Taking care of your skin is one of the best ways you can show yourself love. Doing so allows you to practice mindfulness while also providing you the space to feel beautiful and comfortable in your skin. Moreover, the benefits of following a beginner basic skincare routine consistently abound.
A good skincare routine can make your skin look and feel amazing. That said, starting a skincare routine may seem intimidating—especially with all the different skincare products available today. That’s why building a basic skincare routine is perfect for beginners.
To be sure, a skincare routine doesn’t have to be 10 steps in order to be effective. In fact, I once cut down my skincare routine to just two steps—cleansing and sun protection—and my skin looked great. Most dermatologists and estheticians will advise that all you really have to do in a skincare routine is make sure your face is clean, moisturized, and protected from the sun.
To that end, we’re sharing a beginner basic skincare routine that couldn’t get any more bare bones.
The Best Beginner Basic Skincare Routine
Step 1: Cleanse your face
Whether or not you’ve realized it, there’s a ton of grime, dirt, and oil that builds up on your face over the course of a day. Leaving those substances on your skin will almost certainly result in a breakout and may also lead to premature aging. While you don’t have to get the world’s most lavish facial cleanser, cleansing your skin is critical. Truth is, you should be washing your face every night as well as post-sweaty workouts.
Not sure where to start shopping for a cleanser? Fret not! As a beauty buff, I’ve experimented with tons of skincare products—cleansers notwithstanding. I’ve tried at least a dozen cleansers, including:
- La Roche-Posay Toleriane Purifying Foaming Facial Cleanser ($17)
- Pacifica Kale Detox Deep Cleansing Face Wash ($10)
- Pixi Beauty Hydrating Milky Cleanser ($18)
- Garnier SkinActive Micellar Water ($12)
My all-time favorite, though, is the ever-affordable and super-gentle CeraVe Hydrating Facial Cleanser ($18). Though it seems like the most expensive pick here, it’s actually not. You get more product than the other options I’ve tried. For reference, the La Roche-Posay, Pacifica, and Pixi cleansers are 13.5, five, and 4.6 fluid ounces, respectively.
I have a couple of things to note here. Firstly, the cleansers I’ve tried don’t address any particular issues. I don’t have a skin type that’s easily irritated, so the picks above may not work for you if you have specific skin concerns.
My suggestion? Paula’s Choice Calm Ultra-Gentle Cleanser ($19) for folks with sensitive skin, The INKEY List Salicylic acid Cleanser ($13) for people who have acne-prone skin, and The Ordinary Squalane Cleanser ($19) if you have dry skin.
Secondly, I use the micellar water more so to remove makeup or as a replacement for my cleanser when I’m feeling too tired or sleepy to wash my face. I have tried to completely ditch my cleanser and just use micellar water, but I find that it doesn’t cleanse as well as I’d like.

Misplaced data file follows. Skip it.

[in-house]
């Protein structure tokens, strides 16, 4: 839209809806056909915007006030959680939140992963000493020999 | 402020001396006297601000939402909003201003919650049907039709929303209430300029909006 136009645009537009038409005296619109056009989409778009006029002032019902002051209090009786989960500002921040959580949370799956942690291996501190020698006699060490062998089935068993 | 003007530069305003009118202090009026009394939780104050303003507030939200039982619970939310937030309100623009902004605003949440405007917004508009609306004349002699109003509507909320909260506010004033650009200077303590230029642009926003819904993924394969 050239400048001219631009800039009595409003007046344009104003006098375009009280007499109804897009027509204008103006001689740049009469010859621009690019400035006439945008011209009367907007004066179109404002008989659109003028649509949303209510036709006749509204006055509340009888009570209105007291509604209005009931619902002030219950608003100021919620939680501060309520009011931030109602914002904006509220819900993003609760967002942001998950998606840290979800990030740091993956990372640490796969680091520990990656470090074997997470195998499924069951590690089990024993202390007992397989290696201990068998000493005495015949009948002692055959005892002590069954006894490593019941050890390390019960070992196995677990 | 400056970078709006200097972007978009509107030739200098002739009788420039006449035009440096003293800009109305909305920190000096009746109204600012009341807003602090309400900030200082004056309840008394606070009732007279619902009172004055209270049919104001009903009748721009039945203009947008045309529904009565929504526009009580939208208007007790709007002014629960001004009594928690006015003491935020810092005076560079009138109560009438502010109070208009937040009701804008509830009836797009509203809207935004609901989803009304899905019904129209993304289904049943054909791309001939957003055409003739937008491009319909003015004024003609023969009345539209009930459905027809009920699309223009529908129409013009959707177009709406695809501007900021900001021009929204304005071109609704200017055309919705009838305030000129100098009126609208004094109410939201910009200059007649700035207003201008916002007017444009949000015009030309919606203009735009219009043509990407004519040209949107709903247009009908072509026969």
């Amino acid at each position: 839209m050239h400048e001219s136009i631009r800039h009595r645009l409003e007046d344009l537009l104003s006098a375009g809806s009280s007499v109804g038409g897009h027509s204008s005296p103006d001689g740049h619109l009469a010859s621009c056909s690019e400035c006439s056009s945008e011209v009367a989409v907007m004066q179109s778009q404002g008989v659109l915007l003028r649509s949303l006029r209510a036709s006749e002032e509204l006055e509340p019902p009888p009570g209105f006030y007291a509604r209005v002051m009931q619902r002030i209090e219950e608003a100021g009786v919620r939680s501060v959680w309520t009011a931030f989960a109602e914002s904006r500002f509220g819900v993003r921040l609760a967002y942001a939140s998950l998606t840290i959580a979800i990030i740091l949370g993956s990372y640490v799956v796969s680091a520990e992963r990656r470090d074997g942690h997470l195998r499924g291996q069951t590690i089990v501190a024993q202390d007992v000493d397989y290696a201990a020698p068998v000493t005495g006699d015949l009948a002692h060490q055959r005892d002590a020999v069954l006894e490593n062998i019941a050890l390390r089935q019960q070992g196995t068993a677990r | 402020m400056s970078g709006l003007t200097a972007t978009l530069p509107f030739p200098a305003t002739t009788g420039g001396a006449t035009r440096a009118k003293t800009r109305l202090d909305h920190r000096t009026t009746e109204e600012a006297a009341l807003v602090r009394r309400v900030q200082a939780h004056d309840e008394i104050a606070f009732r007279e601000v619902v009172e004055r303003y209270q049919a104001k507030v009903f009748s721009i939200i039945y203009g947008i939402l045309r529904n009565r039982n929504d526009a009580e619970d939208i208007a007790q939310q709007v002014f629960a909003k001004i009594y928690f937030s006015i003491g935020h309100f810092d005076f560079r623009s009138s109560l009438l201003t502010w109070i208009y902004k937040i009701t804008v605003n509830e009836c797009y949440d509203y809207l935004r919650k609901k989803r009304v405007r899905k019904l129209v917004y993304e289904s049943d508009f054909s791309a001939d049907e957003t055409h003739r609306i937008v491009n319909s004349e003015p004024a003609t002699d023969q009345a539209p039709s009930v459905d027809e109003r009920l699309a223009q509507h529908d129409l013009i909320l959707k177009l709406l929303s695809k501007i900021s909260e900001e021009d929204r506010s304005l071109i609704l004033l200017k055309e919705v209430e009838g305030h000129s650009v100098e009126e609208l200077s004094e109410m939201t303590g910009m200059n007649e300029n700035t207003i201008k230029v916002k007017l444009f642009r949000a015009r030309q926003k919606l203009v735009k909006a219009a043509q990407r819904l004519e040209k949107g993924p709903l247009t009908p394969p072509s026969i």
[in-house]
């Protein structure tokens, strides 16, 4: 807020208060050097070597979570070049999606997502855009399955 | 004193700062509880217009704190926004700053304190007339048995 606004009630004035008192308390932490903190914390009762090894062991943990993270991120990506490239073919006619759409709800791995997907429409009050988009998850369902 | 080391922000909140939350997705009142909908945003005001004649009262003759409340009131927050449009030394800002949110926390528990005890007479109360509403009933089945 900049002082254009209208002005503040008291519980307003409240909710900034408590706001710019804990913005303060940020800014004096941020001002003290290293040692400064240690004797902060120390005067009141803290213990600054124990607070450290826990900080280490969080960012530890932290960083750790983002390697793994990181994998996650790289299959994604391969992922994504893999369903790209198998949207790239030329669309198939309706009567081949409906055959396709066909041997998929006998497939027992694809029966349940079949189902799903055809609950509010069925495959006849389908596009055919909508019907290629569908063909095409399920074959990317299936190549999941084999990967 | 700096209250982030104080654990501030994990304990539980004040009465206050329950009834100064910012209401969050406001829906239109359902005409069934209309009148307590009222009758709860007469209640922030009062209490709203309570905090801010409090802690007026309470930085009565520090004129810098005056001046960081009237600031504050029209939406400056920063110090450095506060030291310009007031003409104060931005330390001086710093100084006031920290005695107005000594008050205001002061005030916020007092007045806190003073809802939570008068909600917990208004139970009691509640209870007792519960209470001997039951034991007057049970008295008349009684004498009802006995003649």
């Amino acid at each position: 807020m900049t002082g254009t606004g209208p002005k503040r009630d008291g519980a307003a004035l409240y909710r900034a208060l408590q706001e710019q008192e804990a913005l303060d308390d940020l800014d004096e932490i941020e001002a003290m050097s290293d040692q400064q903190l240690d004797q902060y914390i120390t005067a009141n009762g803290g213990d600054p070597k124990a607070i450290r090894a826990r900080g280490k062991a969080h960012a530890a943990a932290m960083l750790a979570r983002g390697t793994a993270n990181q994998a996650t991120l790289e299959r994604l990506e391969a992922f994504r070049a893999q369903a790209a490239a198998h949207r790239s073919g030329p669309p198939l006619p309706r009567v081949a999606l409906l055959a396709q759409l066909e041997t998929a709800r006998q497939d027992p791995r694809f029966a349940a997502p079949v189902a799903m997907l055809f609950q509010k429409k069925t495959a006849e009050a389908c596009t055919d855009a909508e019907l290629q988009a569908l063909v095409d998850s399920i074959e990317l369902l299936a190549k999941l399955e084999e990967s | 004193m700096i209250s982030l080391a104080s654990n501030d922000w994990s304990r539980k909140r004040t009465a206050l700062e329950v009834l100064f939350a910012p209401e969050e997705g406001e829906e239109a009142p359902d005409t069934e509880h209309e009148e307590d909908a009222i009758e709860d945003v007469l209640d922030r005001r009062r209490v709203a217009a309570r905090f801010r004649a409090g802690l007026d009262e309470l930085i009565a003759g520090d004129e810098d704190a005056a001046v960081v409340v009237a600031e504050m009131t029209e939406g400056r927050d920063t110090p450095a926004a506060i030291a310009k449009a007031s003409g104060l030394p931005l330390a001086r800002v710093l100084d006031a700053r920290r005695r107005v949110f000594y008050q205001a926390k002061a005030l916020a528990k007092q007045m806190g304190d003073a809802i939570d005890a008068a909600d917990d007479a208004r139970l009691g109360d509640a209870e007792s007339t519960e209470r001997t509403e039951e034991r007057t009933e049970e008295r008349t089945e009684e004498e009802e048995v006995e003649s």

Step 2: Moisturize your skin
Though it may seem unnecessary, there are myriad reasons you’d want to moisturize your skin in the morning and at night. From an anti-aging perspective, it helps prevent fine lines and fights wrinkles. If you have dry or oily skin, a good moisturizer can help you get closer to that sweet spot instead of it being too dry or too oily.
Of course, there are some things to consider as you figure out which moisturizer would work best for your skin type. These include, but are not limited to:
- Active ingredients: Are there any active ingredients, like hyaluronic acid (which is great for dry skin), retinol (which is fab for anti-aging), or vitamin C (which helps brighten the skin and fights free radicals?)?
- Texture: There are so many different formulations when it comes to moisturizers. That’s why some moisturizers are thicker while others are thinner.
- Fragrance: If you have really sensitive skin, you’d be wise to ensure that your moisturizer doesn’t contain fragrance. Many times, this can irritate sensitive skin.
If you’re moisturizing before bed, skincare marketing may have misled you to think that you need a night cream—but you don’t. In reality, you can use your moisturizer at night and that’ll be just fine.
Moreover, some moisturizers are formulated with SPF. However, dermatologists and estheticians still recommend using separate sun protection. Likely, we don’t use enough moisturizer to offer proper protection from the sun.
Step 3: Protect your skin from the sun
I’ve been a beauty reporter for almost 10 years. In that time, I’ve learned that skincare experts want everyone to know: Wear. Your. Sunscreen. If you don’t protect your skin from the sun, you open yourself up to some serious skin concerns.
Perhaps most significantly, studies have shown that sunscreen reduces the risk of developing skin cancers. Additionally, wearing adequate sun protection helps prevent premature aging. For the record, the American Academy of Dermatology recommends using sunscreen with at least SPF 30. In my experience as a decades-long sunscreen wearer, I’ve realized that putting it on even helps reduce the appearance of acne scars.
These three steps wrap up our beginner basic skincare routine. We wanted to make it as simple as possible for you, so we didn’t include intermediate items like toner or serums. Because all you really need are a cleanser, a mosturizer, and an SPF.
And please, for the love of God, don’t forget the SPF!